Hospital Infection Regression

By David Burda, News Editor & Columnist, 4sight Health
Twitter: @davidrburda
Twitter: @4sighthealth_

This latest report from the CDC on hospital infection rates gives new meaning to the term “long COVID.” The report’s findings suggest that the pandemic may have permanently damaged the ability of hospitals to prevent their patients from contracting infections while in the hospital. That’s not good.

The annual report analyzes and compares six types of self-reported healthcare-associated infections, or HAIs, from acute-care hospitals. The HAIs are:

  • Catheter-associated urinary tract infections, or CAUTIs
  • Central line-associated bloodstream infections, or CLABSIs
  • Clostridioides difficile infections, or C. diff
  • Methicillin-resistant Staphylococcus aureus infections, or MRSA
  • Surgical site infections, or SSIs:
  • Ventilator-associated events, or VAEs

For each type of infection, the CDC calculates a standardized infection ratio, or SIR. The SIR is the ratio between observed infections and predicted infections. A SIR less than one means there were fewer than expected infections. A SIR greater than one means there were more infections than expected. The CDC then compares the SIR for each infection with the SIR from the previous year to conclude whether infection rates are going up or down.

Whew! I hope you’re still with me.

Here’s what the CDC found based on data reported by 3,917 hospitals for 2021 compared with 2020:

  • CAUTIs rose 5 percent
  • CLABSIs rose 7 percent
  • C. diff infections dropped 3 percent
  • MRSA infections rose 14 percent
  • SSIs were unchanged
  • VAEs rose 12 percent

In short, last year, four types of HAIs went up, one went down, and one stayed the same. Again, that’s not good.

If you follow this stuff, you know that the rates for most HAIs were going down prior to the pandemic. Then, in 2020, the rates for most HAIs went up with the CDC citing hospitals’ reaction to the pandemic as the likely cause. Hospitals shifted infection control resources to COVID patients. Hospitals stopped following infection control protocols because they were too busy with COVID patients. Hospitals were short-staffed as frontline caregivers themselves contracted COVID virus.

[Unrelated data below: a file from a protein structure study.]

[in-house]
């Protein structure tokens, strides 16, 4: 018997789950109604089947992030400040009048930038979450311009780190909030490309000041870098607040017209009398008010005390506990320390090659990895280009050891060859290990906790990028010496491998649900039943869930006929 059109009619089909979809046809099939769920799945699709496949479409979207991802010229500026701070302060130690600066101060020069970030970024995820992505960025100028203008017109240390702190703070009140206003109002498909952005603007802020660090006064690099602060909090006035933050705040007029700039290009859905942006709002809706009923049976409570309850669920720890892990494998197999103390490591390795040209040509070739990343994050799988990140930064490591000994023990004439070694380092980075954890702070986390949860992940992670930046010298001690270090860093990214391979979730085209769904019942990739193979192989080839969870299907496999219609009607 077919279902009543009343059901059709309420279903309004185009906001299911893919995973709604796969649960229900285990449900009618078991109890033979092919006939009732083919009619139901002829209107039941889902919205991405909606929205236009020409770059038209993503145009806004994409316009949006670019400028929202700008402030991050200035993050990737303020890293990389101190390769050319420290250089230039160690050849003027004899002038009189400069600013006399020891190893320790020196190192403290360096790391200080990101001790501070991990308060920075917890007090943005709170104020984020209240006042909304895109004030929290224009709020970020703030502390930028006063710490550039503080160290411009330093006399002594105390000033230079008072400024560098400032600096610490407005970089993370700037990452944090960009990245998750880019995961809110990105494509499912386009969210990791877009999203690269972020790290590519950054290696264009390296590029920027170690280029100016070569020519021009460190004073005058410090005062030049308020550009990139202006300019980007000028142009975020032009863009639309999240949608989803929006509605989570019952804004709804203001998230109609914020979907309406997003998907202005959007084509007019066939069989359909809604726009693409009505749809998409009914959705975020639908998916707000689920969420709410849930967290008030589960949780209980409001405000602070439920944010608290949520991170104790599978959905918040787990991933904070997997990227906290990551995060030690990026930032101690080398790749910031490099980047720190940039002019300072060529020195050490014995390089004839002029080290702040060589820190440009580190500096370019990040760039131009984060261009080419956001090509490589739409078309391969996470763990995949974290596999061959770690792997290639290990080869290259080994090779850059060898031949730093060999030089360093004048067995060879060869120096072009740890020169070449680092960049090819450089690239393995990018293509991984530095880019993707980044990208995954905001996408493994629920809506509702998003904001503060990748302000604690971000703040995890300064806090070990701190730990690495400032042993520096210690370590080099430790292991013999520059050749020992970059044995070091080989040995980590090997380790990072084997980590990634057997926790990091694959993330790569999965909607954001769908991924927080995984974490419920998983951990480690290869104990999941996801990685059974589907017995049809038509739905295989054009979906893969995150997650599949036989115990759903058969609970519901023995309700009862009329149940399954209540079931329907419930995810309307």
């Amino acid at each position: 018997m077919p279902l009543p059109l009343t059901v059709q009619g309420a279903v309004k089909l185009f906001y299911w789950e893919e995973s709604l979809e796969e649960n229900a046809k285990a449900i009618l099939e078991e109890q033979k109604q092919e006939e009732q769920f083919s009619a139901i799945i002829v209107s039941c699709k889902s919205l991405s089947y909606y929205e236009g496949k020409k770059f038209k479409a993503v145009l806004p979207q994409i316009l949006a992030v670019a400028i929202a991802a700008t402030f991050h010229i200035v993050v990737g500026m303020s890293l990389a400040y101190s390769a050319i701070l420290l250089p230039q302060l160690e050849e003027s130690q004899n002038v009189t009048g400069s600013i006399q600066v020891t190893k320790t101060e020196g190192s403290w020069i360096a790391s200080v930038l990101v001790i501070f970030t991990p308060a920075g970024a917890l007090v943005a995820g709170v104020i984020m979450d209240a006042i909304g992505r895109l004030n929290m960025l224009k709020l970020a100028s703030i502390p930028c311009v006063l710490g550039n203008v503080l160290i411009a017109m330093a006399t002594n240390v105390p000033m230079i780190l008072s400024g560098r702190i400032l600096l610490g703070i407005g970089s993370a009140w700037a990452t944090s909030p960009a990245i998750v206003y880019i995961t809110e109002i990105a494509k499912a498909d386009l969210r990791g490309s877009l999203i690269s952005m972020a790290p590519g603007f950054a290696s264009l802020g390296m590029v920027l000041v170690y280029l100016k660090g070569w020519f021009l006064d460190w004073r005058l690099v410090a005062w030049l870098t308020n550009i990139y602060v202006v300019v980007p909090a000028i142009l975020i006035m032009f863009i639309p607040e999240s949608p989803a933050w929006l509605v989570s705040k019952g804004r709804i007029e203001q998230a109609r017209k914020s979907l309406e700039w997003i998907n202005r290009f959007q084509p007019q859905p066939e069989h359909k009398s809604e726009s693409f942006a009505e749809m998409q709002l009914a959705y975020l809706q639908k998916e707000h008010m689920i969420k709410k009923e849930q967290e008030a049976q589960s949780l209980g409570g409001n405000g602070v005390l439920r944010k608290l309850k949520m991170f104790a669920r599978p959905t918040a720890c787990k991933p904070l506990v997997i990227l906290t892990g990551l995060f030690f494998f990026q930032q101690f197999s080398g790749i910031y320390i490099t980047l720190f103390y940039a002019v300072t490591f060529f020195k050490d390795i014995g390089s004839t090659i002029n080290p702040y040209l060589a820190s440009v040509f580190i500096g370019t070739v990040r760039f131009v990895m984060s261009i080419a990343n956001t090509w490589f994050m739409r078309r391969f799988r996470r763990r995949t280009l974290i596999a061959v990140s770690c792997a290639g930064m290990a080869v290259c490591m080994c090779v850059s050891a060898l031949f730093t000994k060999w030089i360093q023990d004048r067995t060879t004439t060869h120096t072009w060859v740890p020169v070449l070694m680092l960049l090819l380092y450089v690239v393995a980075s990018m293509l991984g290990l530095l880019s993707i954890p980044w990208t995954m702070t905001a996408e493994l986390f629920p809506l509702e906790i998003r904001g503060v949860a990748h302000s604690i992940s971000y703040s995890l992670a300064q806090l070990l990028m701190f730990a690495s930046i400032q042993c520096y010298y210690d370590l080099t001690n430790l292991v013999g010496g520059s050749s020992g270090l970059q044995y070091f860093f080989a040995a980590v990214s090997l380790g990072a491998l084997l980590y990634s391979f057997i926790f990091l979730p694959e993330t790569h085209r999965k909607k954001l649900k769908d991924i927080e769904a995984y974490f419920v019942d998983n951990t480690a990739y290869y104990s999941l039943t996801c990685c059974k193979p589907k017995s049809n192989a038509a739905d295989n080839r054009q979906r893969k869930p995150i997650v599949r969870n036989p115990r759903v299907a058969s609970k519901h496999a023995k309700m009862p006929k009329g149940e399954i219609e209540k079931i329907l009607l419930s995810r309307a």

The pandemic ebbed in 2021, but most HAI rates continued to rise. Why?

“In 2021, the nation and the world continued to experience unprecedented challenges due to the COVID-19 pandemic, which impacted surveillance for and incidence of HAIs,” the CDC said. “Compared to pre-pandemic years, hospitals across the nation experienced higher than usual hospitalizations and shortages in healthcare personnel and equipment, which may have resulted in deterioration in multiple patient safety metrics since the beginning of the pandemic.”

What the CDC is saying is patient volume went up in 2021 but staffing levels went down. Fewer people taking care of more patients equals more infections. Yet again, that’s not good.

I think, without any proof, doctors, nurses, medical technicians and other clinicians who provide direct patient care regressed in terms of infection control best practices. It’s hard to develop good habits. It’s easy to fall back into old ones. Especially when you’re overworked and burned out.

I also think the traveling nurse and temporary staff situation had something to do with it. Who has time to learn or follow the infection control policies and protocols at every hospital when you’re moving from one hospital to the next every few weeks? I thought the hand wash was over there. Oh well.

Whatever the reason, the new CDC numbers show we’re going backward on hospital infection control and patient safety. Let’s hope it’s an acute problem that will go away quickly and not a chronic problem that will be with us forever.

To learn more about this topic, please listen to the Sept. 17, 2021, episode of our 4sight Health Roundup podcast, “Public Health Reporting and Hospital Infections in the Pandemic Age,” on

Thanks for reading. And listening.

This article was originally published on 4sight Health and is republished here with permission.